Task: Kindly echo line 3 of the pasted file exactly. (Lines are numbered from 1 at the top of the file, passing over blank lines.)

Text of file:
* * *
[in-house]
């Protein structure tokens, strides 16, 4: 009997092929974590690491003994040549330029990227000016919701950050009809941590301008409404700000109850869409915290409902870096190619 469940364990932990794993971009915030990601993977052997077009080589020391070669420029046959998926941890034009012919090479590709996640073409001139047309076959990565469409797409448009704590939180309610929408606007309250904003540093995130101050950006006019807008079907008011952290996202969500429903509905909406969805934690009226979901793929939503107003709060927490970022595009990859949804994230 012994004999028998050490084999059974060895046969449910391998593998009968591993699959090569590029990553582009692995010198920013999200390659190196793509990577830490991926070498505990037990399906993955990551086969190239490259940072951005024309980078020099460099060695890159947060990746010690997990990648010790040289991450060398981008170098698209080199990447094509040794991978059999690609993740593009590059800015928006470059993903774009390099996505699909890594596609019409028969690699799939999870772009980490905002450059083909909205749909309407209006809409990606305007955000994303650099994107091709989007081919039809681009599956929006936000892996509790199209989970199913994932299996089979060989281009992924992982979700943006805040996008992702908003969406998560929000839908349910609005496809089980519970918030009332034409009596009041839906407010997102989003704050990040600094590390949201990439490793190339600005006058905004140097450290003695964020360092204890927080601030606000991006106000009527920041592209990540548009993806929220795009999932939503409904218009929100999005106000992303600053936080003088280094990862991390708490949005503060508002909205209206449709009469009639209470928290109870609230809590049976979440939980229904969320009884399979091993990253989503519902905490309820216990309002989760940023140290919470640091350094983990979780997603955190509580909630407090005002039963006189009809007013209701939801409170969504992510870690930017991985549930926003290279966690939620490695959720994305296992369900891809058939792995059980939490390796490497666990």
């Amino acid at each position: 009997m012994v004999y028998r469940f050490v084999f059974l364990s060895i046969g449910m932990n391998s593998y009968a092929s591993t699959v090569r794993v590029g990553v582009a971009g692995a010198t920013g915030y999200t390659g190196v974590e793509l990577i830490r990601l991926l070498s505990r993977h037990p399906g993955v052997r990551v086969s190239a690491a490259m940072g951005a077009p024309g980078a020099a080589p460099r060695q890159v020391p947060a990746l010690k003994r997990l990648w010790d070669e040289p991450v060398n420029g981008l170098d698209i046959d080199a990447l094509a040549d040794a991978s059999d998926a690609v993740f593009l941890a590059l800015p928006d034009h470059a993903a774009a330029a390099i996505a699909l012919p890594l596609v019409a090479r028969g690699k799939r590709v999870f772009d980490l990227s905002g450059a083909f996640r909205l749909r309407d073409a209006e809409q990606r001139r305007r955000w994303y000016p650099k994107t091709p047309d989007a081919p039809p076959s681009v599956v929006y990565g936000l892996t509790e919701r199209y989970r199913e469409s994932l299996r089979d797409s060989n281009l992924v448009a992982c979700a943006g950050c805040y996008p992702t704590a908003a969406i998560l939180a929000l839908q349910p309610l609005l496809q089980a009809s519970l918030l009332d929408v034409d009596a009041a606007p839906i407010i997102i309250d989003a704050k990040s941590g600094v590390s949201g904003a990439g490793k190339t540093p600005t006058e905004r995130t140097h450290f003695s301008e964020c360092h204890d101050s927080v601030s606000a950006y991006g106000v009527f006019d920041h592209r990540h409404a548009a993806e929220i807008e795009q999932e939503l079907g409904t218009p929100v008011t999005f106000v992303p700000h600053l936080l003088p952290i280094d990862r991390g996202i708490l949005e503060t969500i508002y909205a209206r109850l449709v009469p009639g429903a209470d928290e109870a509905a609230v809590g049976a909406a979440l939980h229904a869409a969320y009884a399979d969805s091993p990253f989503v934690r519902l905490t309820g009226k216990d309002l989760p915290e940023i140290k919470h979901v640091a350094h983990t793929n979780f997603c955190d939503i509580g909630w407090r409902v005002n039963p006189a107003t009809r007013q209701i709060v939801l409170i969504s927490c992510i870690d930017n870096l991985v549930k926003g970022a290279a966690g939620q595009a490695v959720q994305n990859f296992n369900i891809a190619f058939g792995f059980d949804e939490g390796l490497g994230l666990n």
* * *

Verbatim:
């Amino acid at each position: 009997m012994v004999y028998r469940f050490v084999f059974l364990s060895i046969g449910m932990n391998s593998y009968a092929s591993t699959v090569r794993v590029g990553v582009a971009g692995a010198t920013g915030y999200t390659g190196v974590e793509l990577i830490r990601l991926l070498s505990r993977h037990p399906g993955v052997r990551v086969s190239a690491a490259m940072g951005a077009p024309g980078a020099a080589p460099r060695q890159v020391p947060a990746l010690k003994r997990l990648w010790d070669e040289p991450v060398n420029g981008l170098d698209i046959d080199a990447l094509a040549d040794a991978s059999d998926a690609v993740f593009l941890a590059l800015p928006d034009h470059a993903a774009a330029a390099i996505a699909l012919p890594l596609v019409a090479r028969g690699k799939r590709v999870f772009d980490l990227s905002g450059a083909f996640r909205l749909r309407d073409a209006e809409q990606r001139r305007r955000w994303y000016p650099k994107t091709p047309d989007a081919p039809p076959s681009v599956v929006y990565g936000l892996t509790e919701r199209y989970r199913e469409s994932l299996r089979d797409s060989n281009l992924v448009a992982c979700a943006g950050c805040y996008p992702t704590a908003a969406i998560l939180a929000l839908q349910p309610l609005l496809q089980a009809s519970l918030l009332d929408v034409d009596a009041a606007p839906i407010i997102i309250d989003a704050k990040s941590g600094v590390s949201g904003a990439g490793k190339t540093p600005t006058e905004r995130t140097h450290f003695s301008e964020c360092h204890d101050s927080v601030s606000a950006y991006g106000v009527f006019d920041h592209r990540h409404a548009a993806e929220i807008e795009q999932e939503l079907g409904t218009p929100v008011t999005f106000v992303p700000h600053l936080l003088p952290i280094d990862r991390g996202i708490l949005e503060t969500i508002y909205a209206r109850l449709v009469p009639g429903a209470d928290e109870a509905a609230v809590g049976a909406a979440l939980h229904a869409a969320y009884a399979d969805s091993p990253f989503v934690r519902l905490t309820g009226k216990d309002l989760p915290e940023i140290k919470h979901v640091a350094h983990t793929n979780f997603c955190d939503i509580g909630w407090r409902v005002n039963p006189a107003t009809r007013q209701i709060v939801l409170i969504s927490c992510i870690d930017n870096l991985v549930k926003g970022a290279a966690g939620q595009a490695v959720q994305n990859f296992n369900i891809a190619f058939g792995f059980d949804e939490g390796l490497g994230l666990n």